Disappearing Jobs Can Reappear — Know Where to Look
One of the biggest challenges to an economic recovery is getting everyone back to work. In general, companies are always looking at how to get work done with fewer resources by leveraging technology. However, during down times, companies put this effort into overdrive and end up discontinuing the need for certain positions... forever. Entire industries are affected, too -- not just positions. As an article in The Salt Lake Tribune highlights:
"1.7 million Americans who were employed in clerical and administrative positions when the recession began... were no longer working in that occupation by the end of last year. There have also been outsized job losses in other occupational categories that seem unlikely to be revived during the economic recovery. The number of printing machine operators, for example, was nearly halved from the fourth quarter of 2007 to the fourth quarter of 2009. The number of people employed as travel agents fell by 40 percent.
And unlike in past recessions, jobs in such beleaguered sectors as manufacturing, retailing and advertising aren't the only ones likely lost forever."
What does this mean for the unemployed experts in obsolete positions?
Yes, the obvious answer is get training in new skills. But which? Some choose to restart their careers and completely "retool" their skill sets. Within the PR industry, many have had to learn social media and give up old, traditional marketing strategies (but at least they could remain in the same company or industry).
For some, there is not time or resources for reinventing themselves. If you are in this situation, think about what positions your role used to interface with. You worked with other departments, vendors, or customers. On the other side of every interaction you had, there was someone who also was involved with your work. If you created software, someone used it. If you delivered a product, someone received it. Think about jobs that were related to yours. You might have a head start getting that job as you know what it was like to work with that role.
Although you may love what you do, clinging to a dying technology is not the answer. Yes, I've seen specialists required for legacy products or software code, but these jobs are rare and still disappear.
Transfer to new industries
Another approach is to think of transferability of skills from one industry to another. For example, if you were a quality analyst in a manufacturing company (another sector that's been on a downtrend for years), you may be well-suited for a non-manufacturing company if the day-to-day deliverables are similar. An insurance company still needs to investigate the quality of its processes. Although, the physical product is different, the company still needs quality analysts focused on its defect rate, customer satisfaction, and related metrics.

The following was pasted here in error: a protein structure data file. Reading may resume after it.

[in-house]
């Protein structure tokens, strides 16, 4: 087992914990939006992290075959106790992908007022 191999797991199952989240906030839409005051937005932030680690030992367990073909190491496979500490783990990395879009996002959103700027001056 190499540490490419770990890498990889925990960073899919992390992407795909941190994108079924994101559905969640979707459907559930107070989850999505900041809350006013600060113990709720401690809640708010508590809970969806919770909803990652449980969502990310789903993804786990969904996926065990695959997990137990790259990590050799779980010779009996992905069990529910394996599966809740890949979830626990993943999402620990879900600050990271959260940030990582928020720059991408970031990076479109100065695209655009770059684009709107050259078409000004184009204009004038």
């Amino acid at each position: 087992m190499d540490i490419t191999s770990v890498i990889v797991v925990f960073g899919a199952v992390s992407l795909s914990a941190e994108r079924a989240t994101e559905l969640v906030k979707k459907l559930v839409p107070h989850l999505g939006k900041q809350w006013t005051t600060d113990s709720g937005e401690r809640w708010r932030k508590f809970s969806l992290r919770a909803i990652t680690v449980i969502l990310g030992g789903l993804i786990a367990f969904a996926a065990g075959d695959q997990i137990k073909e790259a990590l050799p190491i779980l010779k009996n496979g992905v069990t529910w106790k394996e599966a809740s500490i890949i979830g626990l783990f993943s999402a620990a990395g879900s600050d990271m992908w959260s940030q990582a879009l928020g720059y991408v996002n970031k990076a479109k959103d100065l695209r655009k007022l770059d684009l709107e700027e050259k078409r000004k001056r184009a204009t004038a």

Your task is to learn other industries where you skills are useful and convey this to the hiring managers. Yes, some companies don't want to make that leap with you, but some do (the ones who appreciate the skills you bring and perhaps a fresh perspective tackling old problems). Inventory your skill sets and look for jobs outside your industry that require your abilities.
Downsize or sell your services
One last thought is to downsize. Smaller companies may not have the budget for high-tech solutions and automation. They may still need well-trained professionals to fill key support roles in their company. A similar approach leverages the continuing trend of outsourcing. I've seen many administrative assistants offer their services as a remote resource. They can answer phones, make travel arrangements, plan meetings from their own home (and do this for multiple companies). Creating your own business as the outsourced specialist might be your best solution.
As the world evolves, we all need to evolve with it. A proactive stance is to continually be learning new skills and technologies along the way. What was once done over the phone oftentimes is now done through the Internet or mobile devices. Always be curious about other jobs and look for trends in the employment world. Entire industries are created practically overnight it seems. The only way to stave off being the victim is to take destiny into your own hands.